T in the Park review:Palma Violets, King Tuts tent

Palma Violets: Beery, riffy and sparky enough to go the distance. Picture: David P Scott

Palma Violets: Beery, riffy and sparky enough to go the distance. Picture: David P Scott

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THERE was no doubt that ‘Best of Friends’ was going to be Palma Violets’ best received song, but what was not as expected was guitarist Samuel Fryer’s decision to hurl his full beverage over the crowd seconds before the song’s opening notes.

The pint’s soaring-then-plummeting trajectory is a neat symbol for a path many bands as hyped as Palma Violets have followed, and the Lambeth collective only need to look to 2010’s NME Awards Tour alumni The Drums, or last year’s fellow Londoners Tribes (who have failed to make an impressive impact outside The Big Smoke and at Balado this year) for warnings that a positively-received first album is not enough to carry your career forward.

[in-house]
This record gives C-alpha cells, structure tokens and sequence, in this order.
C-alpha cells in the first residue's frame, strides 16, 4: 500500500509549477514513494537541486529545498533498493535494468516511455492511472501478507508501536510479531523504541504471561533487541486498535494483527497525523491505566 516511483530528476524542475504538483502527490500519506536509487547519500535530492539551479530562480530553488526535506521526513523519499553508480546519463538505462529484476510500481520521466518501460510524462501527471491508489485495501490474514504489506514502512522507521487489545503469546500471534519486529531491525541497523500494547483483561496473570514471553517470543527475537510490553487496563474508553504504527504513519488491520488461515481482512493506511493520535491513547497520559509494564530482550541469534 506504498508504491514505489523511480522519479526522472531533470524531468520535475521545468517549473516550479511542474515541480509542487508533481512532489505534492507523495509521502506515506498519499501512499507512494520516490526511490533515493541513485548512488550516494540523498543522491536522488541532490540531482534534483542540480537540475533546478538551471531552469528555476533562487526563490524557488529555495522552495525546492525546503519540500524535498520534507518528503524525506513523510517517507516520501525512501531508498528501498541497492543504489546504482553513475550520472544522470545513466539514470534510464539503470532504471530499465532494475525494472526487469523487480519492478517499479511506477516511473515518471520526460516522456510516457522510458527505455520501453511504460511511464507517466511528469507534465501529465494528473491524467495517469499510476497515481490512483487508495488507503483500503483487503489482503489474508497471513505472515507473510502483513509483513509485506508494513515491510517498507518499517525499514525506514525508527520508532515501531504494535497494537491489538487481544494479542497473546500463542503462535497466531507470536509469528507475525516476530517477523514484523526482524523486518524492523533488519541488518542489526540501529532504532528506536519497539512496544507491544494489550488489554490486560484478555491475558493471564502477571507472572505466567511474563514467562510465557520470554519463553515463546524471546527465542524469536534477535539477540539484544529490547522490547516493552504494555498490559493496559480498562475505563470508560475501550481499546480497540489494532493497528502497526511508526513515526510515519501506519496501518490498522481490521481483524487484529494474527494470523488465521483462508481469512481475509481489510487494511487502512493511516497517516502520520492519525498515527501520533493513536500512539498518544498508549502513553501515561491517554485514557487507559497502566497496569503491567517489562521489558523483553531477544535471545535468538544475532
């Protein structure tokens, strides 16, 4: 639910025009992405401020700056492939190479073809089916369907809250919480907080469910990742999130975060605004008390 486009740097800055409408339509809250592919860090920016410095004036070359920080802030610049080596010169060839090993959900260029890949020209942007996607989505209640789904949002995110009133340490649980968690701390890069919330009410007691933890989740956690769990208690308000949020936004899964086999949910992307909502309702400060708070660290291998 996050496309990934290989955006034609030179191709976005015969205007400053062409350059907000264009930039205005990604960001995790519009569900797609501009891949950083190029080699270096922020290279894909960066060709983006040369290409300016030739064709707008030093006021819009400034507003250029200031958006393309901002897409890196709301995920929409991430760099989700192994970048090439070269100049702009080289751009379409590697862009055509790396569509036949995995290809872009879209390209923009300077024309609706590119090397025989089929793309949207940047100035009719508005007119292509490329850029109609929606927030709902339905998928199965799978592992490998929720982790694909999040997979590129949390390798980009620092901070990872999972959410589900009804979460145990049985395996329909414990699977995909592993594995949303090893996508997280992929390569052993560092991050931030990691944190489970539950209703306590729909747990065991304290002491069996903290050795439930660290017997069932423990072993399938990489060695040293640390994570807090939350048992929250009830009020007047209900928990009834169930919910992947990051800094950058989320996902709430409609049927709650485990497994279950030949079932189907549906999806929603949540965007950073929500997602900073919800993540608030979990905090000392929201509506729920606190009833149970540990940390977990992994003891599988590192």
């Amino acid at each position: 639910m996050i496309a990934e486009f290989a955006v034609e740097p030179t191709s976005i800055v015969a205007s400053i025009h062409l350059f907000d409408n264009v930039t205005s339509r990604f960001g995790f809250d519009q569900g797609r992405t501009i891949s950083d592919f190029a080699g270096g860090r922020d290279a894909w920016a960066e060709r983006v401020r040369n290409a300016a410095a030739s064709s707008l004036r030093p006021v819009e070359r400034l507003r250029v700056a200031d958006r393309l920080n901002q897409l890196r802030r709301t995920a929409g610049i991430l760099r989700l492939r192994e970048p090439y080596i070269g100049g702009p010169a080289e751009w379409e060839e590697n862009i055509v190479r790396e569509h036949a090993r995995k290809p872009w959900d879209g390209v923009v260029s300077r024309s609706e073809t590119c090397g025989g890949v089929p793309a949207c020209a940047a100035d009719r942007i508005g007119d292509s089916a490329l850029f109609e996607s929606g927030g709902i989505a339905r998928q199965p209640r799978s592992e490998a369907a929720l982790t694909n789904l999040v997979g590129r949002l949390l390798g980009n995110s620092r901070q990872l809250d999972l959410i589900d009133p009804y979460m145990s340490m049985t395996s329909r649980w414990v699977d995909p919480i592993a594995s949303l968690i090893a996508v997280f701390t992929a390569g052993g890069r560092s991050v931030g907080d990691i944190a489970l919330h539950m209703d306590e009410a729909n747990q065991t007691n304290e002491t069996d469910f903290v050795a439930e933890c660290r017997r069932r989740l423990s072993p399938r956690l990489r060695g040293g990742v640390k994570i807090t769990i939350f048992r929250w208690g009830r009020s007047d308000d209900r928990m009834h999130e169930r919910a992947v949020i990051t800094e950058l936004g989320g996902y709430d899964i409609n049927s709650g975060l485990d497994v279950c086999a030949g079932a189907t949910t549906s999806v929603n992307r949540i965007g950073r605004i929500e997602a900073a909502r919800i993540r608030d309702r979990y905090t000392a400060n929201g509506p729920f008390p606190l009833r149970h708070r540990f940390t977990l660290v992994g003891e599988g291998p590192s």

In our disposable culture, bands can disappear as fast as they arrive. Words once sung by thousands can easily fall on deaf ears only a year later.

But Palma Violets appear to be clothed in different material from these aforementioned groups. Today’s set, embellished with ‘Step Up For The Cool Cats’ and ‘We Found Love’, has energetic strips strewn across a patchwork of youthful clamour, and is a fine example of their future promise.

Catchy choruses, rising guitar riffs, gravel-throated howls and the odd organ take the place of easily marketable guises. Although Palma Violets may spark familiar fires, a strong second album and a string of highly regarded live performances should ensure their spark will not be extinguished.

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